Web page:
Review by Bimal Tailor with Photography by Michael Sibbons

A multi-sensory audio visual experience from a band who are often branded the best live band in the world.

I discover many reasons why this is the case and I find myself thinking that I would pay more to see them. This is the 2nd night of a three night London leg of the #InfiniteContent Tour for Arcade Fire, following the release of their 5th album, Everything Now.

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Ever since they released their critically acclaimed first album, Funeral, their popularity continues to grow with every new album with a mix of different styles and collaborations incorporated into each.

First up tonight, the Preservation Hall Jazz Band who have – believe it or not – been going since 1963. Started in a small art gallery called Preservation Hall, in New Orleans. Louis Armstrong apparently once said “Preservation Hall, now that’s where you’ll find all of the greats”. If Louis Armstrong said that, that’s nothing to be sniffed at! A true great of music right there.

I have to be honest, I hadn’t heard of the band until I looked up the supporting acts for the gig. Boy, was I in for a treat. This is New Orleans Jazz at its finest. The band was started by Allan Jaffe, a tuba player, who passed away in 1987. Today, the band is led by his son, Ben, who like his dad, plays the tuba (as well as double bass). The band play a mixture of instruments, typical of the Jazz sound, from double bass, tuba, saxophone, trombone to trumpet, clarinet, drums and piano.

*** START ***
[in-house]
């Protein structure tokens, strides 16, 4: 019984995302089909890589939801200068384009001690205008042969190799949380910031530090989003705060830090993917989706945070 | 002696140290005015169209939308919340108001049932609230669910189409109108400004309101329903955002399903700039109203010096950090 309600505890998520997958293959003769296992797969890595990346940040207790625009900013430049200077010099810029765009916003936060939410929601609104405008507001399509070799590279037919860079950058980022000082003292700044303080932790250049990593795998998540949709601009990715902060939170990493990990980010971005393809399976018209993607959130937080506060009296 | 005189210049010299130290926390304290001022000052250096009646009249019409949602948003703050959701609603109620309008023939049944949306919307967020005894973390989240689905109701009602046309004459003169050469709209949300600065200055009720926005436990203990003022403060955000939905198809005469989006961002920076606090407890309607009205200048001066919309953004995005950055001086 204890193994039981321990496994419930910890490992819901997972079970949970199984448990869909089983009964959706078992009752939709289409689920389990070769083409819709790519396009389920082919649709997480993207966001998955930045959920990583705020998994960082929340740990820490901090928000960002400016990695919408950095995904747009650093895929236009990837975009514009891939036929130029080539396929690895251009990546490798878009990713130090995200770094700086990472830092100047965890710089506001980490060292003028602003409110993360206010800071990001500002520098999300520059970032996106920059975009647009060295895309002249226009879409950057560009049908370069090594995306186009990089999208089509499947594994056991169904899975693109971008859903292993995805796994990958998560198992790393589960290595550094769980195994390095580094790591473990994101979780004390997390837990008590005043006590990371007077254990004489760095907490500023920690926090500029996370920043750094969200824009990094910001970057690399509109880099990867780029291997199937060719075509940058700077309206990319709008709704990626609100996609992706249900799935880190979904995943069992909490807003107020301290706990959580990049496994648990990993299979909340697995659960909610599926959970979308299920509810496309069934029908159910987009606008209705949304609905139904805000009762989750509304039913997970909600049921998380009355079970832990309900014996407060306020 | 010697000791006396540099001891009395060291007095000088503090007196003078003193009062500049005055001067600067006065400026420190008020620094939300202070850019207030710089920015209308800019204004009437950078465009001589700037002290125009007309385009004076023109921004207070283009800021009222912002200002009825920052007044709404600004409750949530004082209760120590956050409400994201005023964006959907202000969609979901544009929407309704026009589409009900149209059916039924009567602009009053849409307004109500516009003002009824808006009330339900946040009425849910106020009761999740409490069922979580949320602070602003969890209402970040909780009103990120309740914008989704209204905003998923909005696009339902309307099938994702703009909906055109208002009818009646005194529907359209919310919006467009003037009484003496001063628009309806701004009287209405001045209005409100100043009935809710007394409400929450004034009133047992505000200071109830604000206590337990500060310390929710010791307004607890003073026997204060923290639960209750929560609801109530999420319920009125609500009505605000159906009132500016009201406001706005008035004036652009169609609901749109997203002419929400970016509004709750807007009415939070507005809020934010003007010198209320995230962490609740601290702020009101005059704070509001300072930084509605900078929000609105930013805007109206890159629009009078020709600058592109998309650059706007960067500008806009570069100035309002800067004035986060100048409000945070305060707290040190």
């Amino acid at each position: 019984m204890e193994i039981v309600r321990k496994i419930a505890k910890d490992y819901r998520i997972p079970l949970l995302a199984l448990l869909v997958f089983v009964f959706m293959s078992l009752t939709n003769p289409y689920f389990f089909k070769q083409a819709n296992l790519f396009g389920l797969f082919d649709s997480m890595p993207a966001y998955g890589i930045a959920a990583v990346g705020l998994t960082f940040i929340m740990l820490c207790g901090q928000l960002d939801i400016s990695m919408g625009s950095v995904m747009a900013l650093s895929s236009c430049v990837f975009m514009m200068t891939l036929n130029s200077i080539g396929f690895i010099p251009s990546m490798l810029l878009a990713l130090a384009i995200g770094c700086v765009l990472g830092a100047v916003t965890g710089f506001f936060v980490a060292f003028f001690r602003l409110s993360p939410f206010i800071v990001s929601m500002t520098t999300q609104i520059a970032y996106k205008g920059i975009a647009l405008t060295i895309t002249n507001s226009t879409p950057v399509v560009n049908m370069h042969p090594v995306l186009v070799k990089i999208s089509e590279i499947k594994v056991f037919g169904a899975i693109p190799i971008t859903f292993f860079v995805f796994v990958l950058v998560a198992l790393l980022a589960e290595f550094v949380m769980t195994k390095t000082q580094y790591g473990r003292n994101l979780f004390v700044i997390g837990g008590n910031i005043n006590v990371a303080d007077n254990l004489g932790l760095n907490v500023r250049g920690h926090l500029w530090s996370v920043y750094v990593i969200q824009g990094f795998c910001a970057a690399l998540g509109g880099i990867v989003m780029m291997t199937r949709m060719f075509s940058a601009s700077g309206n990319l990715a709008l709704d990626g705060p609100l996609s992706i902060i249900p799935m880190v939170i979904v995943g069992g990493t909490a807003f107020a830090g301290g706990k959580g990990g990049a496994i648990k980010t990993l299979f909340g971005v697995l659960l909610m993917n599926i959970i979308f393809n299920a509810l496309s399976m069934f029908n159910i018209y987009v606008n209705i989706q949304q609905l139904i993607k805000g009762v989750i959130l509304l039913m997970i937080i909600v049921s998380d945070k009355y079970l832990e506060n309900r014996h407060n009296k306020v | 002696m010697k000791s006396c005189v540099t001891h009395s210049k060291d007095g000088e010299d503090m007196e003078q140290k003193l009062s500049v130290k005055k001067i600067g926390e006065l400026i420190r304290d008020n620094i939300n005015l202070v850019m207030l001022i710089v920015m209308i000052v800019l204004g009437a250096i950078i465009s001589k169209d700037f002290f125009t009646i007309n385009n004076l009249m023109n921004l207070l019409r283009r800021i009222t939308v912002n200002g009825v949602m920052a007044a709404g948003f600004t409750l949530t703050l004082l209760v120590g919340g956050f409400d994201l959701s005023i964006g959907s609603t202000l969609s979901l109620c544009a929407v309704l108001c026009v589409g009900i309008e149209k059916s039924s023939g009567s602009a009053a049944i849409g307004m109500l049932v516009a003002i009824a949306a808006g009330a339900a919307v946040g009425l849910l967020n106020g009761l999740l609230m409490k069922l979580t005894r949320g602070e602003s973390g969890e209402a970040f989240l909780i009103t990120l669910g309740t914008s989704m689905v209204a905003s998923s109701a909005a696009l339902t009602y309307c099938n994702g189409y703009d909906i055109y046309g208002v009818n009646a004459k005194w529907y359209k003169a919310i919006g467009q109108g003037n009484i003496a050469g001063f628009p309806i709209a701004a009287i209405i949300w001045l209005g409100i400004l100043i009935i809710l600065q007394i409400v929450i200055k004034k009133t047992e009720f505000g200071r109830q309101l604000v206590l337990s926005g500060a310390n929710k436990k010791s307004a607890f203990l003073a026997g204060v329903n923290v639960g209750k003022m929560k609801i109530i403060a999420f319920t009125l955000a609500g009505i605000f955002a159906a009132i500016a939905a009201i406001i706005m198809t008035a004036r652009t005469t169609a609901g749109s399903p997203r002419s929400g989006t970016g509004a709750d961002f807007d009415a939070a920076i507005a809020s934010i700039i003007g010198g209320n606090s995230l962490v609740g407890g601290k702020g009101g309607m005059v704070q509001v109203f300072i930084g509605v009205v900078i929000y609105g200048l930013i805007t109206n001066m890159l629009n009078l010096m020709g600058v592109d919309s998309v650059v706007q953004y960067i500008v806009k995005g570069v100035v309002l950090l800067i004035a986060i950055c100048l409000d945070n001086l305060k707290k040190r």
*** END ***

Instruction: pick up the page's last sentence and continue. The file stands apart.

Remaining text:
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The New Orleans sound goes down well, with the crowd responding with cheers and woops. They cleverly finish off with an instrumental version of ‘Oh, You Pretty Things’ by David Bowie and then shouting “David Bowie Forevveerrr”. By the end of their 40 minute set, they most definitely have a new fan in me and the many others in the arena.

During the interval, #InfiniteContent marketing fake ads were appearing on the four large screens above the stage. A man with his face covered (by a night sky moving image), highlights that you too can get your hands on some amazing merchandise in and around the arena. It feels like this album has had an enormous amount of marketing budget put behind it, judging by the amount of promotion seen online. This almost feels relevant because of the name of tour.

While instruments were changed and ropes were attached on all four sides of the stage (situated in the middle of the arena) it starts to resemble a boxing ring. The lights go out, spotlights dance around the arena, the ‘Everything Now’ logo spins on all four screens above the stage, two huge disco balls spinning around above us, the crowd cheered in anticipation of their arrival.